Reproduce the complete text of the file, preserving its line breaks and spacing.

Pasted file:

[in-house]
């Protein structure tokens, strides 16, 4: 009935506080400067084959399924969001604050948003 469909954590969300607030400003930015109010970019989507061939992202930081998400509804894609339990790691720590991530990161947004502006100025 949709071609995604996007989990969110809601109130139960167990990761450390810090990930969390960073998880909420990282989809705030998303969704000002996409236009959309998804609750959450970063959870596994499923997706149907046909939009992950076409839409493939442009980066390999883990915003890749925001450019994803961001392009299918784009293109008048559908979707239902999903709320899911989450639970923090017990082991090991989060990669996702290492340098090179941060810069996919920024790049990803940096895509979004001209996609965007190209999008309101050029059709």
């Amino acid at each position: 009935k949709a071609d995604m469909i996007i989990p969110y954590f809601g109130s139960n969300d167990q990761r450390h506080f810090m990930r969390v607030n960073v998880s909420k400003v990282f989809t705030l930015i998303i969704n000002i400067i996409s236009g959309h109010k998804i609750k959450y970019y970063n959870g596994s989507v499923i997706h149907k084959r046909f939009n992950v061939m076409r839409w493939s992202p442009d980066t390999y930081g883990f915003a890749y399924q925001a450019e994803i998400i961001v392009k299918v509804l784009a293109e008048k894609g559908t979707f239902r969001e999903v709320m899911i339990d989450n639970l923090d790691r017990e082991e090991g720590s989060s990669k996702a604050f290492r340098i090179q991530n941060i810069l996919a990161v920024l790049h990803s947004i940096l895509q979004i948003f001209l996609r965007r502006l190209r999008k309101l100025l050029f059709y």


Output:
[in-house]
């Protein structure tokens, strides 16, 4: 009935506080400067084959399924969001604050948003 469909954590969300607030400003930015109010970019989507061939992202930081998400509804894609339990790691720590991530990161947004502006100025 949709071609995604996007989990969110809601109130139960167990990761450390810090990930969390960073998880909420990282989809705030998303969704000002996409236009959309998804609750959450970063959870596994499923997706149907046909939009992950076409839409493939442009980066390999883990915003890749925001450019994803961001392009299918784009293109008048559908979707239902999903709320899911989450639970923090017990082991090991989060990669996702290492340098090179941060810069996919920024790049990803940096895509979004001209996609965007190209999008309101050029059709």
């Amino acid at each position: 009935k949709a071609d995604m469909i996007i989990p969110y954590f809601g109130s139960n969300d167990q990761r450390h506080f810090m990930r969390v607030n960073v998880s909420k400003v990282f989809t705030l930015i998303i969704n000002i400067i996409s236009g959309h109010k998804i609750k959450y970019y970063n959870g596994s989507v499923i997706h149907k084959r046909f939009n992950v061939m076409r839409w493939s992202p442009d980066t390999y930081g883990f915003a890749y399924q925001a450019e994803i998400i961001v392009k299918v509804l784009a293109e008048k894609g559908t979707f239902r969001e999903v709320m899911i339990d989450n639970l923090d790691r017990e082991e090991g720590s989060s990669k996702a604050f290492r340098i090179q991530n941060i810069l996919a990161v920024l790049h990803s947004i940096l895509q979004i948003f001209l996609r965007r502006l190209r999008k309101l100025l050029f059709y």